If anyone comes to Me, and does not hate his own father and mother and wife and children and brothers and sisters, yes, and even his own life, he cannot be My disciple. Whoever does not carry his own cross and come after Me cannot be My disciple. For which one of you, when he wants to build a tower, does not first sit down and calculate the cost to see if he has enough to complete it? Otherwise he has laid a foundation and is not able to finish, all who observe it begin to ridicule him, saying “This man began to build and was not able to finish.” Or what king, when he sets out to meet another king in battle, will not sit down and consider whether he strong enough with ten thousand men to encounter him with twenty thousand? Or else, while the other is still a far away, he sends a delegation and asks for terms of peace. So then, none of you can be My disciple who does not give up all his own possessions.
Therefore salt is good; but if even salt has become tasteless, with what will it be seasoned? It is useless either for the soil or for the manure pile; it is thrown out. He who has ears to hear, let him hear! (Luke 14:26-35, NASB)
We will continue looking at this passage and the foundation of discipleship as determined from the previous discussion: our love for the Savior. The greatest Commandment also echoes this foundation and the number one place that the Lord is to occupy in our whole life:
You shall love the LORD your God with all your heart, with all your soul, and with all your strength. (Deuteronomy 6:5, NKJV)
It is clear from this passage that the priority in our life should be Jesus and Him only. And I am suggesting that becoming poor in spirit will make this become natural because as it becomes your nature, you will love Him more and more. This foundation of love that we are commenting on is seen through the next part of this passage.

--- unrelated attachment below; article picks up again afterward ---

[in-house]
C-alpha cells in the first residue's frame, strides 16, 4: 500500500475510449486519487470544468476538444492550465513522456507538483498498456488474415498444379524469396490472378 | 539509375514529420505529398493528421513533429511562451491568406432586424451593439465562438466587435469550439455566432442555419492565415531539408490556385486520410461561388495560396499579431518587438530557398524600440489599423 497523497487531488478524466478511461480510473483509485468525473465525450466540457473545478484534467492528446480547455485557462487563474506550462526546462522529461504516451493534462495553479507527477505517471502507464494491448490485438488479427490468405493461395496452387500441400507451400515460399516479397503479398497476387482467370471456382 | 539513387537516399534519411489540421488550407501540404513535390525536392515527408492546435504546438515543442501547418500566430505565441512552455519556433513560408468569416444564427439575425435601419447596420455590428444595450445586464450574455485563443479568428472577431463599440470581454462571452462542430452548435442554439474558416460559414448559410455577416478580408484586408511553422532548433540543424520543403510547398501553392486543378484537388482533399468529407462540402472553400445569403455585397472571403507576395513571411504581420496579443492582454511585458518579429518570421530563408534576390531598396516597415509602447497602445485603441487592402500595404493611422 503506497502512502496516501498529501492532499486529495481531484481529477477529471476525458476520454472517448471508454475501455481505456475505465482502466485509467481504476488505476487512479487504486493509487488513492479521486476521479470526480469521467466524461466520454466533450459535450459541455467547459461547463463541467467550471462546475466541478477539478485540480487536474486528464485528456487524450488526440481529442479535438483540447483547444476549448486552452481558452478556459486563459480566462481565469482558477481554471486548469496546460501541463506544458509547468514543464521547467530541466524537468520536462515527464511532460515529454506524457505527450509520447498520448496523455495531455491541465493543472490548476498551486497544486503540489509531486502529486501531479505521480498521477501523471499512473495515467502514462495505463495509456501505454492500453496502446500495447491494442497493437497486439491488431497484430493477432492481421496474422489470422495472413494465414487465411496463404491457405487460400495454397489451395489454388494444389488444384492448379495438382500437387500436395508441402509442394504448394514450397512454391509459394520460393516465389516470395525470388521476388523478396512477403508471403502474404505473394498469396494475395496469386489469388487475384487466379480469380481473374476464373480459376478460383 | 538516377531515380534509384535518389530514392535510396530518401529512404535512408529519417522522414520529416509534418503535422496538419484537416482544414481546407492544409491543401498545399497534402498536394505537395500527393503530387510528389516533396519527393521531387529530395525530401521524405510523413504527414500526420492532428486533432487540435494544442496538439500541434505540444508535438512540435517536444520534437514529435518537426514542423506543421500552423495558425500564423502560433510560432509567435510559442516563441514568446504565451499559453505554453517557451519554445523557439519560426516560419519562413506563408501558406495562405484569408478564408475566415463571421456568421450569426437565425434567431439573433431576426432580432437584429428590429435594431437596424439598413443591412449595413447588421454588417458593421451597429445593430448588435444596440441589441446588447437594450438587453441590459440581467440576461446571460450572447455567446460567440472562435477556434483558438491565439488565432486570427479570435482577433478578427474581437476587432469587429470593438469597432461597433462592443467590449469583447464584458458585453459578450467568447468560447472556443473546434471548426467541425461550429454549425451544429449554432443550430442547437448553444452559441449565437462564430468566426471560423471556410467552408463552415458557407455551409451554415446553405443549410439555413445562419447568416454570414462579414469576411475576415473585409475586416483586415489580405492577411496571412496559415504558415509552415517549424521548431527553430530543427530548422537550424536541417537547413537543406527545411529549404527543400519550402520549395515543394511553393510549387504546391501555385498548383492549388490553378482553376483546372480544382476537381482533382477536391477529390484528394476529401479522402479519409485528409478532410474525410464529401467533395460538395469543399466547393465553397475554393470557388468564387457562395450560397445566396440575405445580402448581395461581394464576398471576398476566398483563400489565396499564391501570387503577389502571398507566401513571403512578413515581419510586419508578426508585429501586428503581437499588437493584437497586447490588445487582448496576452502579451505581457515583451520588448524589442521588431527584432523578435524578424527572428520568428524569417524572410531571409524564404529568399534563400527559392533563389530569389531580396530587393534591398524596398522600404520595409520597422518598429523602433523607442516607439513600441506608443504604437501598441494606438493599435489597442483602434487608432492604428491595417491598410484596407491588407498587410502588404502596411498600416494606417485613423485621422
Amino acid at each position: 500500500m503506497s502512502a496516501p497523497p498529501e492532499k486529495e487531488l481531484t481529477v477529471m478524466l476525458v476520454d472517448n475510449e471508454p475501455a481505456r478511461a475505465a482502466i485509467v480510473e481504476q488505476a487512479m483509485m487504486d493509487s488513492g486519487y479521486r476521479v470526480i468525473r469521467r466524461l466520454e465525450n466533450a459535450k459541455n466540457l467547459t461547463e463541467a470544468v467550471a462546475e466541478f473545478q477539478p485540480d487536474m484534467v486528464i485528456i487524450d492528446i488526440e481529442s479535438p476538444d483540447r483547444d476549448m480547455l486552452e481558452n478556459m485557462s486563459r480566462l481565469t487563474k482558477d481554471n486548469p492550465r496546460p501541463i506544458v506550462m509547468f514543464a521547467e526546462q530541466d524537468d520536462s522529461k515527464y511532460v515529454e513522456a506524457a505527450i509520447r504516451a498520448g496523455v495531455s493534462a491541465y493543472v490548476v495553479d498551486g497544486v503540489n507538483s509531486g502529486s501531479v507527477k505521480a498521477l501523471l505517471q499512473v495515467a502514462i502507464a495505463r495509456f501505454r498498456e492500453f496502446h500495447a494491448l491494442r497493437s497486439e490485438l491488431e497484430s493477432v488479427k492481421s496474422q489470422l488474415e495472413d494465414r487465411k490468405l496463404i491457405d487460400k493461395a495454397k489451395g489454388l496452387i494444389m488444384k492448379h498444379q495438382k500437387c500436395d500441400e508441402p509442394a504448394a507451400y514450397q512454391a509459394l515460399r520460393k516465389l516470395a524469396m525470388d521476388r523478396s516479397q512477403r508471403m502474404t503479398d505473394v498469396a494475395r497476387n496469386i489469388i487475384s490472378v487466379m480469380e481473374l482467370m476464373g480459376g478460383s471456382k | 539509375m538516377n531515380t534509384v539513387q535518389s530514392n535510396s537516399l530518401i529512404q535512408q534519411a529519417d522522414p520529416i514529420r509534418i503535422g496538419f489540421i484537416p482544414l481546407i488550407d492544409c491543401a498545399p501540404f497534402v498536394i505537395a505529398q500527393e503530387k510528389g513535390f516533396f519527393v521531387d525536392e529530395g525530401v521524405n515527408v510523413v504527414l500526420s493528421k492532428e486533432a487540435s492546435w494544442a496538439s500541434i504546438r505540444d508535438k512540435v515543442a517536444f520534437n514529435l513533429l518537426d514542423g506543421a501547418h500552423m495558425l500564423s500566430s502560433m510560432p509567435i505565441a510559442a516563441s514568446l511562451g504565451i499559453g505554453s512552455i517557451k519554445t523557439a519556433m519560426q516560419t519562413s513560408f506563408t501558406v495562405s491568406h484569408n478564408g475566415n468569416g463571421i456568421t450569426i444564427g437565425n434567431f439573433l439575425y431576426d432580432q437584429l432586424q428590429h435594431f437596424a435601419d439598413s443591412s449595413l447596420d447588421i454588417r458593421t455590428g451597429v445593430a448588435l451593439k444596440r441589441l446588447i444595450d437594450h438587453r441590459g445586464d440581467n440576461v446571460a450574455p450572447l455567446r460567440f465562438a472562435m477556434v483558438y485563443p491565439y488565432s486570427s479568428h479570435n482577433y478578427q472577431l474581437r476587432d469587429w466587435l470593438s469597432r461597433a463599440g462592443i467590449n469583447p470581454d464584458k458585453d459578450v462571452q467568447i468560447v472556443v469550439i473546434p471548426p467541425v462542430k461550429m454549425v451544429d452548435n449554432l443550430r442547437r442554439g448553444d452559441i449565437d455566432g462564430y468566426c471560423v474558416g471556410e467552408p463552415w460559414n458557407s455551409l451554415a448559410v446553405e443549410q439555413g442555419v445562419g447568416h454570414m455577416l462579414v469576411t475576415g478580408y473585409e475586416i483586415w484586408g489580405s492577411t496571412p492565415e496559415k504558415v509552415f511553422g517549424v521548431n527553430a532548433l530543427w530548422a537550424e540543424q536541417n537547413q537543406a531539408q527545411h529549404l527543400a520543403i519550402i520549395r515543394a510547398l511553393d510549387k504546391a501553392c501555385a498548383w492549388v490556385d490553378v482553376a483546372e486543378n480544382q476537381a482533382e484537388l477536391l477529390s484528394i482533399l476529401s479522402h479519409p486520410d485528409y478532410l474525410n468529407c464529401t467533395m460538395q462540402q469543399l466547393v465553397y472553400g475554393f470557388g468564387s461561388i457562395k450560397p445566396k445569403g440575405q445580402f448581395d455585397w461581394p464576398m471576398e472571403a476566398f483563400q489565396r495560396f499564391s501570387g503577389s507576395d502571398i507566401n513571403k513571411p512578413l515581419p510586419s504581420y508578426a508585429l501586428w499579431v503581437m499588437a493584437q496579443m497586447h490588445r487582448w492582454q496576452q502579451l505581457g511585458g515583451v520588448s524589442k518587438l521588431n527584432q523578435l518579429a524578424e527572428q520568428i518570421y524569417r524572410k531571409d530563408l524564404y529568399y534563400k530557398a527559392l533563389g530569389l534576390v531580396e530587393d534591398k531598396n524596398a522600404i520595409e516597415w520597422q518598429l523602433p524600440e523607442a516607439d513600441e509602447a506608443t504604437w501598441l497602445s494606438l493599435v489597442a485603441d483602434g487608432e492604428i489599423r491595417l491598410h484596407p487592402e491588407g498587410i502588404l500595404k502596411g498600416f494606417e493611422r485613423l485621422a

Whoever does not carry his own cross and come after. Another choice is given, and something else is to be considered, whose reply is directly related to the love of the Savior. We have discussed before the cross as it relates to discipleship. The cross means death – death to self. That is what poor in spirit is about. Death to self allows the Holy Spirit to take control of our will and replace it with the will of the loving Father. This dying to self allows the love for the Christ to show forth in our lives by our actions and devotion to Him. The love of Christ compels us:
For the love of Christ controls and urges and impels us, because we are of the opinion and conviction that [if] One died for all, then all died; and He died for all, so that all those who live should might live no longer to and for themselves, but to and for Him Who died and was raised again for their sake. (2 Corinthians 5:14-15, Amplified)
Commitment, dedication, devotion, delight in the Lord, yielding, submission, and surrendering, all come to mind. I wish we can go farther with this now, but what I want to make clear that this life is desirable for the Believer, and this life is the call given to the Believer, and this call can be lived by becoming poor in spirit.
“Consider the cost” illustrations that are given next by the Master Rabbi. We need to make a decision and it needs to be based on our love for Him. There will be no failure if we decide to become His disciple. The outcome will be victory and much fruit in our life. But it will also mean we give everything up to Him. And that means He gives us His perfect will. It will also mean that there will be pain and suffering. Like this that will also mean there will be a great reward. What will you choose to do with this opportunity presented to you?
So then, none of you can be My disciple who does not give up all his own possessions. I do not know how else to interpret this other than a disciple is one who forsakes all to be Jesus Christ’s disciple. All means all. You will no longer have rights, possessions, talents, dreams, or your own will. All these desires are given over to the Lord to be used at His beckon call. Again in order to make this an easy daily decision the Christian character trait of being poor in spirit is what allows this to happen.
Salt. Jesus told His disciples that they were salt (Matthew 5:13), not that they will become salt; we are salt. But salt can lose its flavor. Choose to remain salt for the Lord because the world is in disparate need of the healing and preserving actions of salt today.
He who has ears to hear, let him hear. Listen and answer the call. Become His disciple and start building the Christian character needed starting with becoming poor in spirit.
Evaluate your priorities and make changes to put Jesus Christ first. When one becomes poor in spirit – he hears.